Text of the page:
Celebrating the Life of a Stillborn Child: Seven Ways to Say Goodbye

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In the late evening of June 30, 2016, Augusten Sebastian Mahfood stopped moving in his mother’s womb. A few hours later, the emergency room nurse at Mercy Hospital in St. Louis declared there to be no heartbeat. He was 33 weeks old from the time of his conception. This ultrasound photo, taken at 31 weeks, shows a healthy, living human person in his final trimester in his mother’s womb.

Our child in his last ultrasound

 

How to explain the grief?

A father’s grief is different from that of a mother’s but in no less profound ways. A mother has carried the child, felt him or her move in her womb and felt her body grow and change while a father has experienced all that only vicariously through her. While the father cannot directly share in all of that with the mother, he can share with her his emotional and spiritual joy over the life of the child and his emotional and spiritual grief over the child’s death.

The reason I know is not just from this one experience. Augusten was not our first child to die in the womb. We have had over the past fifteen years four others die between 8 and 12 weeks, and we privately named them and mourned their loss.

Augusten was our first child, however, to die late enough (that is, after 20 weeks) to be called a stillborn rather than a miscarriage. We had not only named him but had begun buying him clothes and furniture. After we learned of his death, our doctor induced labor, and Augusten was born at 9:55 PM on July 3, 2016, about seven weeks before his due date.

How does one say goodbye to a child who everyday gave us new joy and hope at the life we anticipated we would have with him? How does one thank God for such a beautiful gift when that gift is no longer with us in the way we expected he would be?

So, what to do next?

Eva Mahfood, age 7, on the day she learned about she was going to be a big sister

Some ways we’ve found to mourn:

 

1. Say a Prayer of Reception by God for a Child who is Stillborn

In doing so, we express our desire for the child to be with God and extend our own desire for the same for us in the here and now and following our own deaths.

“Saints of God, come to his/her aid! Come to meet him/her, angels of the Lord! Receive his/her soul and present him/her to God the Most High. May Christ, Who called you, take you to Himself; may angels lead you to Abraham’s side. Receive his/her soul and present him/her to God the Most High. Give him/her eternal rest, O Lord, and may Your light shine upon him/her forever. Receive his/her soul and present him/her to God the Most High. Let us pray: We commend our brother/sister, (Name) to you, Lord. Now that he/she has passed from this life, may he/she live on in Your presence. We ask this through Christ our Lord. Amen.”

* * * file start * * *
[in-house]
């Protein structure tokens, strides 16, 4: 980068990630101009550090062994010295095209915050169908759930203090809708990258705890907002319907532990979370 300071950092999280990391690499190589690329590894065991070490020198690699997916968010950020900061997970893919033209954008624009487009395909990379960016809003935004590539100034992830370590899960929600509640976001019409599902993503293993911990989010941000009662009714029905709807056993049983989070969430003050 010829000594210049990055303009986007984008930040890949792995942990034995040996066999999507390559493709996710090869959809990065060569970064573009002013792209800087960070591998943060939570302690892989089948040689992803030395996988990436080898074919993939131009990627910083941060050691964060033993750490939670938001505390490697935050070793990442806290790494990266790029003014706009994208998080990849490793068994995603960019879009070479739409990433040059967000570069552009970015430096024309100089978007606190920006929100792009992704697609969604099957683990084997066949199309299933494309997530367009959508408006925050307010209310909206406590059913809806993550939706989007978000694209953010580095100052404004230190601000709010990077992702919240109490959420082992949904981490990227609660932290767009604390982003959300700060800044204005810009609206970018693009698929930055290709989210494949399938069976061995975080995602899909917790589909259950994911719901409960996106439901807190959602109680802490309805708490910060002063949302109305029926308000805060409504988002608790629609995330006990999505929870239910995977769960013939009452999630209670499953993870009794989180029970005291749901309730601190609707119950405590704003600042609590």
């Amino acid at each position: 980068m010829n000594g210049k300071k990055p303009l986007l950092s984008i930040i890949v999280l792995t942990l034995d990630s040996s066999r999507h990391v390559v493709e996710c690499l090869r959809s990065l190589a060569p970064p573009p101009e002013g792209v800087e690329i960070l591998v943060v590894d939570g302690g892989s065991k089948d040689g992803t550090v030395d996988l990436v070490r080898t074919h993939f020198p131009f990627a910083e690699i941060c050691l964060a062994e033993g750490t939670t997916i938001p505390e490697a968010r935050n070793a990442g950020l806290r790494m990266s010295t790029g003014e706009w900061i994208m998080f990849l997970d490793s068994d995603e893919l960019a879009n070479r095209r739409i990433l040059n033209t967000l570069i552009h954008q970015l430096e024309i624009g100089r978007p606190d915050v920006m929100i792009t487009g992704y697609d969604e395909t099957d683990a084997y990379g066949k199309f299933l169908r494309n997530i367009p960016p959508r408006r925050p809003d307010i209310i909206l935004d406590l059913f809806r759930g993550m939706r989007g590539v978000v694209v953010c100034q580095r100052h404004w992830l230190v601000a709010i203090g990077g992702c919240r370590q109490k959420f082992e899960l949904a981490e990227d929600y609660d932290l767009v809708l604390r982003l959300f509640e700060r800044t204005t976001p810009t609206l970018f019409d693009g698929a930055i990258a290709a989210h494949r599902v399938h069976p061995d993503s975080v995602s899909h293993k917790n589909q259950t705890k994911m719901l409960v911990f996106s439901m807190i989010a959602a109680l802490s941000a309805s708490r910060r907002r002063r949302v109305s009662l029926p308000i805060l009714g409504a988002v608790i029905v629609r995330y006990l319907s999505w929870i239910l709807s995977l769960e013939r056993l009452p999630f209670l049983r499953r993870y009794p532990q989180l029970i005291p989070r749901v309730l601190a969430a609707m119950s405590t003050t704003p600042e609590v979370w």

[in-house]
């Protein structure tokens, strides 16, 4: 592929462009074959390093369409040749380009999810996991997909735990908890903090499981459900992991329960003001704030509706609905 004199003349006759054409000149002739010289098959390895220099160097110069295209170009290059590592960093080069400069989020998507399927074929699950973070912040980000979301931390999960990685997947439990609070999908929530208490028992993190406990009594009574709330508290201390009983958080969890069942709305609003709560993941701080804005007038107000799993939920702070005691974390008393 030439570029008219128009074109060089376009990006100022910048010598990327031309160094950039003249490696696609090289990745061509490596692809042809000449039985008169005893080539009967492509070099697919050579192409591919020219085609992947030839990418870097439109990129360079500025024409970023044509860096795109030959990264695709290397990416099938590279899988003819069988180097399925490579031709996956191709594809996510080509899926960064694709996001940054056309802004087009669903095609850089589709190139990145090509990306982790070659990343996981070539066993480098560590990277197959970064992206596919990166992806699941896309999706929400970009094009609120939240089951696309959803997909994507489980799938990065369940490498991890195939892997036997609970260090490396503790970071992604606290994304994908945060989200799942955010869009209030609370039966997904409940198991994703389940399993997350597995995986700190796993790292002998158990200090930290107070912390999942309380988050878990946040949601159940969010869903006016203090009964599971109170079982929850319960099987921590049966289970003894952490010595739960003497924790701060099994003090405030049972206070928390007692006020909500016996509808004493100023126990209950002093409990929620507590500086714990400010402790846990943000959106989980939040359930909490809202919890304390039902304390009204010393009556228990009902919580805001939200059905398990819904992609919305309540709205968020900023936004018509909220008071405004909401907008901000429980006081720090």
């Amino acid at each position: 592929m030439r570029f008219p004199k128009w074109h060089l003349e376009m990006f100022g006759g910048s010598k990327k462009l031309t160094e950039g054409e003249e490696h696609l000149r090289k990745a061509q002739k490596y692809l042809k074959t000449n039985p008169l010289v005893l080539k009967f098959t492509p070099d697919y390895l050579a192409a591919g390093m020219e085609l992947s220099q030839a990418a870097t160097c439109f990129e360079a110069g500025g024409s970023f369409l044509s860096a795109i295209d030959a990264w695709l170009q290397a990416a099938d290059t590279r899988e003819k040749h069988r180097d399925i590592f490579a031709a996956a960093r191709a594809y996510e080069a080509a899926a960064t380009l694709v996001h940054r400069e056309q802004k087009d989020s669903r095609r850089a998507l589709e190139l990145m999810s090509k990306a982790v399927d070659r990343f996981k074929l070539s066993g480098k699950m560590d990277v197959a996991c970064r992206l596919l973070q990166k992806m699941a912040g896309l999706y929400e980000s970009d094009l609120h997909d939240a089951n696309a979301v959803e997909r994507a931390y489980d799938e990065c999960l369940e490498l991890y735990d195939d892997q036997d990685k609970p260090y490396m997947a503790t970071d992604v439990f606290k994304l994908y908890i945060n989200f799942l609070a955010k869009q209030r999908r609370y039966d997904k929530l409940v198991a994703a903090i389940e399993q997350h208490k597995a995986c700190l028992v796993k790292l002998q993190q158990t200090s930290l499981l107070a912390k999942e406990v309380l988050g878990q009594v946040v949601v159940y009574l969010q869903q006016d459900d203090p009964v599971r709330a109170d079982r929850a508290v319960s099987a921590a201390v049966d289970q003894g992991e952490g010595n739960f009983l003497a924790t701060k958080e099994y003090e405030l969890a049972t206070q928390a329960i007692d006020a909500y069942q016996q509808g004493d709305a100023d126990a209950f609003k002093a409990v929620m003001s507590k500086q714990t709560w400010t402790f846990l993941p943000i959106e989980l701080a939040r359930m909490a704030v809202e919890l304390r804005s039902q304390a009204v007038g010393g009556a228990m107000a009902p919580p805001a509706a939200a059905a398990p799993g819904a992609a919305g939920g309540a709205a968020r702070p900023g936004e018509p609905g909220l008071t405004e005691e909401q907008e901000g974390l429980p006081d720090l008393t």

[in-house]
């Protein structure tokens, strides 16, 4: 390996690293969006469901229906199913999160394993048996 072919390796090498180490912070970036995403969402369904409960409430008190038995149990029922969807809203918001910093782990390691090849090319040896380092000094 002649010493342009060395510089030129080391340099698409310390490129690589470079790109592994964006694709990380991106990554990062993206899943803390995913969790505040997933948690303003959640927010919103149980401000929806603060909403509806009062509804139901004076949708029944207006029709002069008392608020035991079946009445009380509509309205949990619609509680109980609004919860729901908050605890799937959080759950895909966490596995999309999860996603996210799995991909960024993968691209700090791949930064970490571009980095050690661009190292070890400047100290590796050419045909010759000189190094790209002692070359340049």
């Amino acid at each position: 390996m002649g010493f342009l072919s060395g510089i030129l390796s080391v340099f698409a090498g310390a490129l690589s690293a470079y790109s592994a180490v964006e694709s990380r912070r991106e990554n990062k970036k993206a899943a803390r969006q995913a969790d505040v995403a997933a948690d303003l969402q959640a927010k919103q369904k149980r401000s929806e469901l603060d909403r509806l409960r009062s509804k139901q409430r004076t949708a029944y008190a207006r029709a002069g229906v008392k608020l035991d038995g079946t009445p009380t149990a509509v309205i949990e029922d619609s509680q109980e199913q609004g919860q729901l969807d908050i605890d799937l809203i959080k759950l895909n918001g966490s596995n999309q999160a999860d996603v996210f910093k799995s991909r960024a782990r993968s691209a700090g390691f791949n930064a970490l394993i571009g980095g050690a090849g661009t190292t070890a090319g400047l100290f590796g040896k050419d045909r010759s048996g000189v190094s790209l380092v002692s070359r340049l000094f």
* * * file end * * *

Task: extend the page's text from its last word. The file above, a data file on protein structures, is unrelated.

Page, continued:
This kind of prayer may be said for children who die at any age, and we might add, “In Your mercy and love, forgive whatever sins he/she may have committed through human weakness,” for those who die after birth even though their sins will only be venial until the age of reason.

2. Hold a Naming Ceremony for the Child

Hold a naming ceremony for the child while you still have him or her with you using something like the Order for the Naming and Commendation of an Infant who Died Before Birth from the Archdiocese of St. Louis. A naming ceremony provides documentation of the child’s life and death and prepares the parents for the funeral.

Check out the Order for the Naming and Commemoration of an Infant Who Died before Birth [Click on this link to open it]

 

3. Hold a funeral mass for the child

Invite family and friends and celebrate the life the child had with you and the eternal life we can reasonably hope the child has with God. Many miscarriages and stillbirths go unmourned in this way as did our four miscarried children. The mourning we experienced with each of those children was just as real but not liturgical. A liturgical celebration is an important way the child’s whole family can participate in that farewell experience.

Michael Emile Mahfood Great-Uncle to Augusten

 

4. Prepare the child for burial

Stephanie and I chose cremation and a tomb for Augusten. Some parents choose a casket and a grave. It is perfectly licit for Catholic parents to choose cremation as long as their doing so isn’t done with the intention of denying the resurrection of the body, an event in which Augusten and all other children who die before birth will also participate. Note the second urn – that’s a keepsake urn with just an ounce or so of Augusten’s ashes that Stephanie and I will keep in a special place in our home.

One urn for the tomb; the other for the home

 

5. Hold a committal service at the cemetery

This is a key event given that out of the 26,000 or so stillbirths in the United States, only about a third are actually buried or entombed in a cemetery. The other 2/3rds are cremated at the hospital and have their ashes scattered in a common, though consecrated, burial grounds.

 

6. Entomb the cremains or the body in a place that is special to your family

Augusten’s final resting place is in the same mausoleum as my father, only one floor up. I now have two good reasons for bringing family to visit our loved ones at that cemetery.

 

7. Keep the child’s memory alive

On the day of his or her death, on the day he or she was due to be born, during holidays like Christmas and Easter, etc. As Mitch Albom writes in Tuesdays with Morrie, “Death ends a life, not a relationship.”

What are some ways in which you have said goodbye? Write them in the comments section below.

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